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How to change dietary behaviour

Changing behaviours requires motivation and readiness. To change a dietary behaviour, everyone needs to be willing to make a change.
Where Do We Start
© Deakin University

Changing behaviours requires motivation and readiness. To change a dietary behaviour, whether it’s your own or someone else’s, everyone needs to be willing to make a change, be able to make the change and be ready to do so.

When making changes, it is helpful to identify the current state of motivation by using, for example, the Transtheoretical model of behavioural change.

Transtheoretical model of behavioural change graphic
Steps in transtheoretical change adapted from Pro-change Behavior Change Systems.

Establishing a starting point is essential to prepare a suitable strategy to move the behaviour in the right direction.

For example, if the individual is at the precontemplation stage and isn’t really ready for change, putting time and effort into working out strategies for change might be ineffective. However, we can still motivate ourselves and others by increasing our understanding of the topic.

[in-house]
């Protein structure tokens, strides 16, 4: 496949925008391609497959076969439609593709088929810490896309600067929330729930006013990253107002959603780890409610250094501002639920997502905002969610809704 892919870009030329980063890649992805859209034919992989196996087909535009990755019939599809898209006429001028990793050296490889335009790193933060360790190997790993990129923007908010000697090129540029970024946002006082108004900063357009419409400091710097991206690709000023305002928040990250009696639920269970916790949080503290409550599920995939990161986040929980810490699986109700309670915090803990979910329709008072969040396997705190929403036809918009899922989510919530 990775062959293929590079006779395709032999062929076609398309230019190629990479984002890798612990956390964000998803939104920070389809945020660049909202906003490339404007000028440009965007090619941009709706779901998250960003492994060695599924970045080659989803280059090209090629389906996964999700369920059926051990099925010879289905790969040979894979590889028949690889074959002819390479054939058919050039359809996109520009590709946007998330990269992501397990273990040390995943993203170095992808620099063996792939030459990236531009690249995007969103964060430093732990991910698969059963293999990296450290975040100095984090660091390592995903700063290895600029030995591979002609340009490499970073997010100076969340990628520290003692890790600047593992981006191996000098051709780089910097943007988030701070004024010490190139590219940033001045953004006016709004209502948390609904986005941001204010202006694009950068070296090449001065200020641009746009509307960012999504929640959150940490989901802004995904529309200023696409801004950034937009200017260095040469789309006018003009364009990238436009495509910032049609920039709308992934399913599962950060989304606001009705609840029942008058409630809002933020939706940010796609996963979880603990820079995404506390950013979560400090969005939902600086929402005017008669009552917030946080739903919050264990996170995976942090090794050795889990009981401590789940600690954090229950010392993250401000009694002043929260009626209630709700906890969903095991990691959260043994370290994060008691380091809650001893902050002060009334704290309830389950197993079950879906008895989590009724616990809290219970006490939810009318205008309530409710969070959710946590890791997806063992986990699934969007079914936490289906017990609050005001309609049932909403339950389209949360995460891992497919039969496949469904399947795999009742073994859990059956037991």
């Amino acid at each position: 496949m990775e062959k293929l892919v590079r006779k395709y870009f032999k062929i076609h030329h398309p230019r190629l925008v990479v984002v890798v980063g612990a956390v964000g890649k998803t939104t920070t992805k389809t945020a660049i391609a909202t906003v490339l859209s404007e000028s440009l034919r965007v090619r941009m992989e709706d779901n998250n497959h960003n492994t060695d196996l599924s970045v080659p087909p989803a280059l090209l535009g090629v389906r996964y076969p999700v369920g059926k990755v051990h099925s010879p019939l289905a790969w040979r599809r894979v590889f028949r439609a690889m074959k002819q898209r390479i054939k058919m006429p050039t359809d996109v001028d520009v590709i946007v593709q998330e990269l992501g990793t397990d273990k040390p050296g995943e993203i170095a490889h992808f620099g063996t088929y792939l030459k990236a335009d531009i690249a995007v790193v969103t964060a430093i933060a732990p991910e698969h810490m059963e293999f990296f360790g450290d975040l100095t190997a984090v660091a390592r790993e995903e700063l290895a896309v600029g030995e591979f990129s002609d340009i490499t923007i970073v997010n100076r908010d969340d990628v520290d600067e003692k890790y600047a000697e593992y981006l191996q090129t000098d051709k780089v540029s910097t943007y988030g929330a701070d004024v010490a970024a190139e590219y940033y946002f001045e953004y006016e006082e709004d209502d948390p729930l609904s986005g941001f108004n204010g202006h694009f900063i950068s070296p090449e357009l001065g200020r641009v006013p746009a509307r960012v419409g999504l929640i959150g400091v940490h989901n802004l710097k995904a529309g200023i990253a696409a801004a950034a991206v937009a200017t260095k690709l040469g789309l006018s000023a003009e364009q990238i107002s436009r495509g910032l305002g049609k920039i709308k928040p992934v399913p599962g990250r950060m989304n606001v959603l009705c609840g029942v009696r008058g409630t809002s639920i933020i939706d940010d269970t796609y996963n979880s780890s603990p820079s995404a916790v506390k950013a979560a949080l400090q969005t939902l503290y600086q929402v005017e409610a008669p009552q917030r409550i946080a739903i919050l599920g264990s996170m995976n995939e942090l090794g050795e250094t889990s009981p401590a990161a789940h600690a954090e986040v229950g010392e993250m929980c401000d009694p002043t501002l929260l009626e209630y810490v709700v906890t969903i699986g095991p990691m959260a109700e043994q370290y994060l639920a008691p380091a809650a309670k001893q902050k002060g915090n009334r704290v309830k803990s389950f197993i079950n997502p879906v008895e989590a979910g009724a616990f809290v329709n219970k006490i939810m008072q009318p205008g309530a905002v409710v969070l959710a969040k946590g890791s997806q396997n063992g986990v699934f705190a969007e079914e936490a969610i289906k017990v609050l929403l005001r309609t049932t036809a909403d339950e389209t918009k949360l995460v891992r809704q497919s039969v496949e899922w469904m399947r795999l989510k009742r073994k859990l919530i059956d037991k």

Contemplation stage

At this stage, individuals are likely to be aware of the risks and benefits of making / or not making dietary changes and are considering their actions. Motivation and identification of barriers are particularly important to initiate the change.

Preparation stage

At this stage, people are usually developing their plans for behavioural change or may already be engaging in some form of change. Continuous support based on positive accountability is useful at this stage to further build capacity for change.

Action stage

Indicates growing confidence in the ability to change. However, this stage is susceptible to relapses. Realistic and applicable strategies for pre-empting and overcoming barriers are required. Also, an understanding that relapses provide opportunities for reflection and learning is essential.

Maintenance stage

Usually signifies increased confidence and self-efficacy. Relapses in behaviour are less likely than in the action stage. Applying the principle of behavioural change model to changes in diet, the maintenance stage is equivalent to life-long dietary behaviours. With this in mind, implementing a sustainable dietary change is particularly critical.

Changing behaviours takes time and effort; however, in almost all instances positive behavioural changes based on an individual’s needs, abilities and resources are achievable.

Your task

Using the transtheoretical model of change, identify your own state of readiness for change and the best approach.

© Deakin University
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